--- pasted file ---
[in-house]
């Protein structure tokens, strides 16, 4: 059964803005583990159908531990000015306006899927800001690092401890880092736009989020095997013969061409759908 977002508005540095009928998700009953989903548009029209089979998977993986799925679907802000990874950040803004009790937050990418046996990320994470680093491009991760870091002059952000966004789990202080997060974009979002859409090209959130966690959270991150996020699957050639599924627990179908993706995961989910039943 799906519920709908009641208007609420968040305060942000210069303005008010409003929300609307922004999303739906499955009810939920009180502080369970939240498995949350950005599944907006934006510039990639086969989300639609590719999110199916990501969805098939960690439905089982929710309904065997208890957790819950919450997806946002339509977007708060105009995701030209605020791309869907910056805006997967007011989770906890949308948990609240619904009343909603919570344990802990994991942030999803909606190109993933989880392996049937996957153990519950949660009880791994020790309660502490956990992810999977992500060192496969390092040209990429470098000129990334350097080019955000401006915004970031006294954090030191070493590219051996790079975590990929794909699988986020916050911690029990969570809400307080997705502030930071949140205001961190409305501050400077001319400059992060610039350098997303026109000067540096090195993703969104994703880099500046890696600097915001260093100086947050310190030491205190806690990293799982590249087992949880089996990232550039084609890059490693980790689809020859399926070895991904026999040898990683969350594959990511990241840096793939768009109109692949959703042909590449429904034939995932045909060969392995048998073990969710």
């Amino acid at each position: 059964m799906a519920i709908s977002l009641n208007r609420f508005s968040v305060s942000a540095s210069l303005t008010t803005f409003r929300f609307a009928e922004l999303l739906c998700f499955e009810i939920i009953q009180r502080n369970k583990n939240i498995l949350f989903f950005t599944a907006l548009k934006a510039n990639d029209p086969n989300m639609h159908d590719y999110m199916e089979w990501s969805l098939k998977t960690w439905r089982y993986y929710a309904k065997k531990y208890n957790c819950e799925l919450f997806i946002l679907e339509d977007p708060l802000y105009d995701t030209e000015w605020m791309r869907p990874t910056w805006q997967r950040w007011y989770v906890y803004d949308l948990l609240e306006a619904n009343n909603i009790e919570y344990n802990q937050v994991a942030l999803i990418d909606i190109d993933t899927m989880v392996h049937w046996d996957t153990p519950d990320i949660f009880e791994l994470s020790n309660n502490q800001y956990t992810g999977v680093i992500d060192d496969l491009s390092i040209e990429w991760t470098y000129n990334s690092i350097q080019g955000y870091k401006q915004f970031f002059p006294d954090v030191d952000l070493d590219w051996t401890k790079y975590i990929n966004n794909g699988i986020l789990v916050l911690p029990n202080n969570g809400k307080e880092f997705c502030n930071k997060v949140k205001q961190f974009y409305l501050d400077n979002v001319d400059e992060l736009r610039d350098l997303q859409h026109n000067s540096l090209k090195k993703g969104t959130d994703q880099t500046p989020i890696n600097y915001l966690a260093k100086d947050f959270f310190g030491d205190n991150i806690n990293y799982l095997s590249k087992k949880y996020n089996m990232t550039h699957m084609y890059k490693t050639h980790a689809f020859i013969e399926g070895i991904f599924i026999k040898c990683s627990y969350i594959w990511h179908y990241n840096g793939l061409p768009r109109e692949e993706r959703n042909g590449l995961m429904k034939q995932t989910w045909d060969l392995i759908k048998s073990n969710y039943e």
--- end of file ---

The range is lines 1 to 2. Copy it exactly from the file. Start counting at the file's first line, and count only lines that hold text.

[in-house]
């Protein structure tokens, strides 16, 4: 059964803005583990159908531990000015306006899927800001690092401890880092736009989020095997013969061409759908 977002508005540095009928998700009953989903548009029209089979998977993986799925679907802000990874950040803004009790937050990418046996990320994470680093491009991760870091002059952000966004789990202080997060974009979002859409090209959130966690959270991150996020699957050639599924627990179908993706995961989910039943 799906519920709908009641208007609420968040305060942000210069303005008010409003929300609307922004999303739906499955009810939920009180502080369970939240498995949350950005599944907006934006510039990639086969989300639609590719999110199916990501969805098939960690439905089982929710309904065997208890957790819950919450997806946002339509977007708060105009995701030209605020791309869907910056805006997967007011989770906890949308948990609240619904009343909603919570344990802990994991942030999803909606190109993933989880392996049937996957153990519950949660009880791994020790309660502490956990992810999977992500060192496969390092040209990429470098000129990334350097080019955000401006915004970031006294954090030191070493590219051996790079975590990929794909699988986020916050911690029990969570809400307080997705502030930071949140205001961190409305501050400077001319400059992060610039350098997303026109000067540096090195993703969104994703880099500046890696600097915001260093100086947050310190030491205190806690990293799982590249087992949880089996990232550039084609890059490693980790689809020859399926070895991904026999040898990683969350594959990511990241840096793939768009109109692949959703042909590449429904034939995932045909060969392995048998073990969710």